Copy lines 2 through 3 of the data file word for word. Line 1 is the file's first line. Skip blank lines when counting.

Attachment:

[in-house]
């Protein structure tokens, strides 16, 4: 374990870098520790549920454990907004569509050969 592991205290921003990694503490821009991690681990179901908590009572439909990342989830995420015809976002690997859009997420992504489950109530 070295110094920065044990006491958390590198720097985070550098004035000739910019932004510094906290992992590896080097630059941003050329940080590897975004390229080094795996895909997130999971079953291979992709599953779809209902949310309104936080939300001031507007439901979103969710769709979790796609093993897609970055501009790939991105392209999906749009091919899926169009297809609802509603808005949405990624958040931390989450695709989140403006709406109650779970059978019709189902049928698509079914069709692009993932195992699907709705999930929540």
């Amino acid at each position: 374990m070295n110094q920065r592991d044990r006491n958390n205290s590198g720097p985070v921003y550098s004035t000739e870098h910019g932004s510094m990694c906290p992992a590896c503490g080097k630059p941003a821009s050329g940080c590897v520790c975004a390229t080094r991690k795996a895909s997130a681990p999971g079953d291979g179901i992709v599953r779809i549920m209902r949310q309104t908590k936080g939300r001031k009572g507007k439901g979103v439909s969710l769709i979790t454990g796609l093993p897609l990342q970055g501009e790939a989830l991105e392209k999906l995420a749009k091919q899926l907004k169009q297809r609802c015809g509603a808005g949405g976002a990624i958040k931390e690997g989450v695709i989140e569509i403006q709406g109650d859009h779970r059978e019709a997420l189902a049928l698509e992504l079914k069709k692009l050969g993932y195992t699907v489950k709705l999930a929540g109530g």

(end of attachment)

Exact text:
């Protein structure tokens, strides 16, 4: 374990870098520790549920454990907004569509050969 592991205290921003990694503490821009991690681990179901908590009572439909990342989830995420015809976002690997859009997420992504489950109530 070295110094920065044990006491958390590198720097985070550098004035000739910019932004510094906290992992590896080097630059941003050329940080590897975004390229080094795996895909997130999971079953291979992709599953779809209902949310309104936080939300001031507007439901979103969710769709979790796609093993897609970055501009790939991105392209999906749009091919899926169009297809609802509603808005949405990624958040931390989450695709989140403006709406109650779970059978019709189902049928698509079914069709692009993932195992699907709705999930929540």
């Amino acid at each position: 374990m070295n110094q920065r592991d044990r006491n958390n205290s590198g720097p985070v921003y550098s004035t000739e870098h910019g932004s510094m990694c906290p992992a590896c503490g080097k630059p941003a821009s050329g940080c590897v520790c975004a390229t080094r991690k795996a895909s997130a681990p999971g079953d291979g179901i992709v599953r779809i549920m209902r949310q309104t908590k936080g939300r001031k009572g507007k439901g979103v439909s969710l769709i979790t454990g796609l093993p897609l990342q970055g501009e790939a989830l991105e392209k999906l995420a749009k091919q899926l907004k169009q297809r609802c015809g509603a808005g949405g976002a990624i958040k931390e690997g989450v695709i989140e569509i403006q709406g109650d859009h779970r059978e019709a997420l189902a049928l698509e992504l079914k069709k692009l050969g993932y195992t699907v489950k709705l999930a929540g109530g």